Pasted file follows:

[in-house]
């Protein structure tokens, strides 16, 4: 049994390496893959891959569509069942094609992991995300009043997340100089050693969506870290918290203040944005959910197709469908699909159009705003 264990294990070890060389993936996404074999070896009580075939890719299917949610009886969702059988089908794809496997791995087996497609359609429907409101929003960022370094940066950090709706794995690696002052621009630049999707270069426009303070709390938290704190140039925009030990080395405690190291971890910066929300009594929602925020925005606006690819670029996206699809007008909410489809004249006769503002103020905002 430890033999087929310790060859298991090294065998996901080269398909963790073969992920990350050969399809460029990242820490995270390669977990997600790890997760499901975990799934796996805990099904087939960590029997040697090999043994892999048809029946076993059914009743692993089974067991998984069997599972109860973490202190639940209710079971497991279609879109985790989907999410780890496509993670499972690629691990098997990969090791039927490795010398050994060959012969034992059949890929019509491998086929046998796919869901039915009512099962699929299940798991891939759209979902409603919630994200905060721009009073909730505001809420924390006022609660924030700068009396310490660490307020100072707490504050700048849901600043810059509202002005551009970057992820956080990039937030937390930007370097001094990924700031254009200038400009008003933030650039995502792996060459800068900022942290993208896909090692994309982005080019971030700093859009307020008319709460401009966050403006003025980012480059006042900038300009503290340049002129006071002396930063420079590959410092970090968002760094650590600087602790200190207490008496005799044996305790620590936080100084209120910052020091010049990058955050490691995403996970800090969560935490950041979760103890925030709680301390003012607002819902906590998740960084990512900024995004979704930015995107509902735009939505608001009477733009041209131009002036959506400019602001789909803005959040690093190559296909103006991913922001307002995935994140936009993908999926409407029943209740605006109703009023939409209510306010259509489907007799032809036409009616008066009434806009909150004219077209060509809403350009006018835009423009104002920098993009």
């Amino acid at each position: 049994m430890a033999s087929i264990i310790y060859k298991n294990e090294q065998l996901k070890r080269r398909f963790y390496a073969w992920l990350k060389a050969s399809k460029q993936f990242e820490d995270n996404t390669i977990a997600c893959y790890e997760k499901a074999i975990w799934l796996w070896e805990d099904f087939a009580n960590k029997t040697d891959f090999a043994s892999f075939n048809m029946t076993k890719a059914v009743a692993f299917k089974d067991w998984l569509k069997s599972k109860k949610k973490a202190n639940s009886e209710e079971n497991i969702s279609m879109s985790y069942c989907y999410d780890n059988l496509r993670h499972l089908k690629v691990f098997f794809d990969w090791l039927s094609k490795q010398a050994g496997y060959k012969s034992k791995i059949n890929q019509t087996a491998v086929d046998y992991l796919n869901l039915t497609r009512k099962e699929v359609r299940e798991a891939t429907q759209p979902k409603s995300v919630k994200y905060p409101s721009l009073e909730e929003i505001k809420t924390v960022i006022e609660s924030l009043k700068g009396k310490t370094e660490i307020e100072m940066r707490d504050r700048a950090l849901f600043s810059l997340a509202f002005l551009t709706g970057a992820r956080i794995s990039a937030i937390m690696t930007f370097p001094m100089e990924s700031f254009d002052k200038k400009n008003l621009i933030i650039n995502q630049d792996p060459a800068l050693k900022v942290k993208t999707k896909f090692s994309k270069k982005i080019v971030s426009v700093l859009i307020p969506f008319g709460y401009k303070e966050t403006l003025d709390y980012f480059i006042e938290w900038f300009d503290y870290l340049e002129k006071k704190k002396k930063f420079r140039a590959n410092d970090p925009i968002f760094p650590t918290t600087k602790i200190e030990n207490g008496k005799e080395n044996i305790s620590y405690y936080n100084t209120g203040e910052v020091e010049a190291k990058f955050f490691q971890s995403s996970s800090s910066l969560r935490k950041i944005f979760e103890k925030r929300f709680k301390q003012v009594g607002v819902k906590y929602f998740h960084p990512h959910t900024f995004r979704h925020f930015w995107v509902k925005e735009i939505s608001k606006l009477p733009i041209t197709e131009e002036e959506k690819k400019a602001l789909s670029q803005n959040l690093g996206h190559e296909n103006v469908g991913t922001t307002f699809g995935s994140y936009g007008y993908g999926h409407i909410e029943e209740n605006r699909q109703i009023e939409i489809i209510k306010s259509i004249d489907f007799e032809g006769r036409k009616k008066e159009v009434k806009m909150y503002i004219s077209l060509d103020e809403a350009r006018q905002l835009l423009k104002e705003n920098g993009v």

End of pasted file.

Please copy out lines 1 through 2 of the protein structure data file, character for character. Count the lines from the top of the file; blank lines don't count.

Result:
[in-house]
């Protein structure tokens, strides 16, 4: 049994390496893959891959569509069942094609992991995300009043997340100089050693969506870290918290203040944005959910197709469908699909159009705003 264990294990070890060389993936996404074999070896009580075939890719299917949610009886969702059988089908794809496997791995087996497609359609429907409101929003960022370094940066950090709706794995690696002052621009630049999707270069426009303070709390938290704190140039925009030990080395405690190291971890910066929300009594929602925020925005606006690819670029996206699809007008909410489809004249006769503002103020905002 430890033999087929310790060859298991090294065998996901080269398909963790073969992920990350050969399809460029990242820490995270390669977990997600790890997760499901975990799934796996805990099904087939960590029997040697090999043994892999048809029946076993059914009743692993089974067991998984069997599972109860973490202190639940209710079971497991279609879109985790989907999410780890496509993670499972690629691990098997990969090791039927490795010398050994060959012969034992059949890929019509491998086929046998796919869901039915009512099962699929299940798991891939759209979902409603919630994200905060721009009073909730505001809420924390006022609660924030700068009396310490660490307020100072707490504050700048849901600043810059509202002005551009970057992820956080990039937030937390930007370097001094990924700031254009200038400009008003933030650039995502792996060459800068900022942290993208896909090692994309982005080019971030700093859009307020008319709460401009966050403006003025980012480059006042900038300009503290340049002129006071002396930063420079590959410092970090968002760094650590600087602790200190207490008496005799044996305790620590936080100084209120910052020091010049990058955050490691995403996970800090969560935490950041979760103890925030709680301390003012607002819902906590998740960084990512900024995004979704930015995107509902735009939505608001009477733009041209131009002036959506400019602001789909803005959040690093190559296909103006991913922001307002995935994140936009993908999926409407029943209740605006109703009023939409209510306010259509489907007799032809036409009616008066009434806009909150004219077209060509809403350009006018835009423009104002920098993009």